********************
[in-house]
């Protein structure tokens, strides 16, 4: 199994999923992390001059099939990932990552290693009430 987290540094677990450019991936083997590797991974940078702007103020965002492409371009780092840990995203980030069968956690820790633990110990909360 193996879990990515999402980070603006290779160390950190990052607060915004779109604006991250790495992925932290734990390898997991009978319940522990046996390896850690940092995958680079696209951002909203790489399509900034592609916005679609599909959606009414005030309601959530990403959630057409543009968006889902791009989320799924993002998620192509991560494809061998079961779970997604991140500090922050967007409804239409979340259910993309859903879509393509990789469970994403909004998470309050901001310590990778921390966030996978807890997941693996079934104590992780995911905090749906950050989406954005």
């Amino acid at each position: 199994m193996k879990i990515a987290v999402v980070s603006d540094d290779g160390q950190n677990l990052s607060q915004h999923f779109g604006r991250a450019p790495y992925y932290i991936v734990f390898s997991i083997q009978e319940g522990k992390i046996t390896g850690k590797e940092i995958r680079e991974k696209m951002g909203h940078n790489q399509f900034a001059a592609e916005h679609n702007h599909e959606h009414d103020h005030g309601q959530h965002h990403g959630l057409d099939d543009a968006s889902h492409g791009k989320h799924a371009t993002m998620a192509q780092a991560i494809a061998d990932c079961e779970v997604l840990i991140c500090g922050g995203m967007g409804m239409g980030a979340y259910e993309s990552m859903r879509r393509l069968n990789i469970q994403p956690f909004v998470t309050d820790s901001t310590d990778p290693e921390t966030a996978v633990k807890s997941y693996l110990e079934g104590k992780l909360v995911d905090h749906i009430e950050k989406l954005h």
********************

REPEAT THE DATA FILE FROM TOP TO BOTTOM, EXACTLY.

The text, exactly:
[in-house]
């Protein structure tokens, strides 16, 4: 199994999923992390001059099939990932990552290693009430 987290540094677990450019991936083997590797991974940078702007103020965002492409371009780092840990995203980030069968956690820790633990110990909360 193996879990990515999402980070603006290779160390950190990052607060915004779109604006991250790495992925932290734990390898997991009978319940522990046996390896850690940092995958680079696209951002909203790489399509900034592609916005679609599909959606009414005030309601959530990403959630057409543009968006889902791009989320799924993002998620192509991560494809061998079961779970997604991140500090922050967007409804239409979340259910993309859903879509393509990789469970994403909004998470309050901001310590990778921390966030996978807890997941693996079934104590992780995911905090749906950050989406954005």
């Amino acid at each position: 199994m193996k879990i990515a987290v999402v980070s603006d540094d290779g160390q950190n677990l990052s607060q915004h999923f779109g604006r991250a450019p790495y992925y932290i991936v734990f390898s997991i083997q009978e319940g522990k992390i046996t390896g850690k590797e940092i995958r680079e991974k696209m951002g909203h940078n790489q399509f900034a001059a592609e916005h679609n702007h599909e959606h009414d103020h005030g309601q959530h965002h990403g959630l057409d099939d543009a968006s889902h492409g791009k989320h799924a371009t993002m998620a192509q780092a991560i494809a061998d990932c079961e779970v997604l840990i991140c500090g922050g995203m967007g409804m239409g980030a979340y259910e993309s990552m859903r879509r393509l069968n990789i469970q994403p956690f909004v998470t309050d820790s901001t310590d990778p290693e921390t966030a996978v633990k807890s997941y693996l110990e079934g104590k992780l909360v995911d905090h749906i009430e950050k989406l954005h």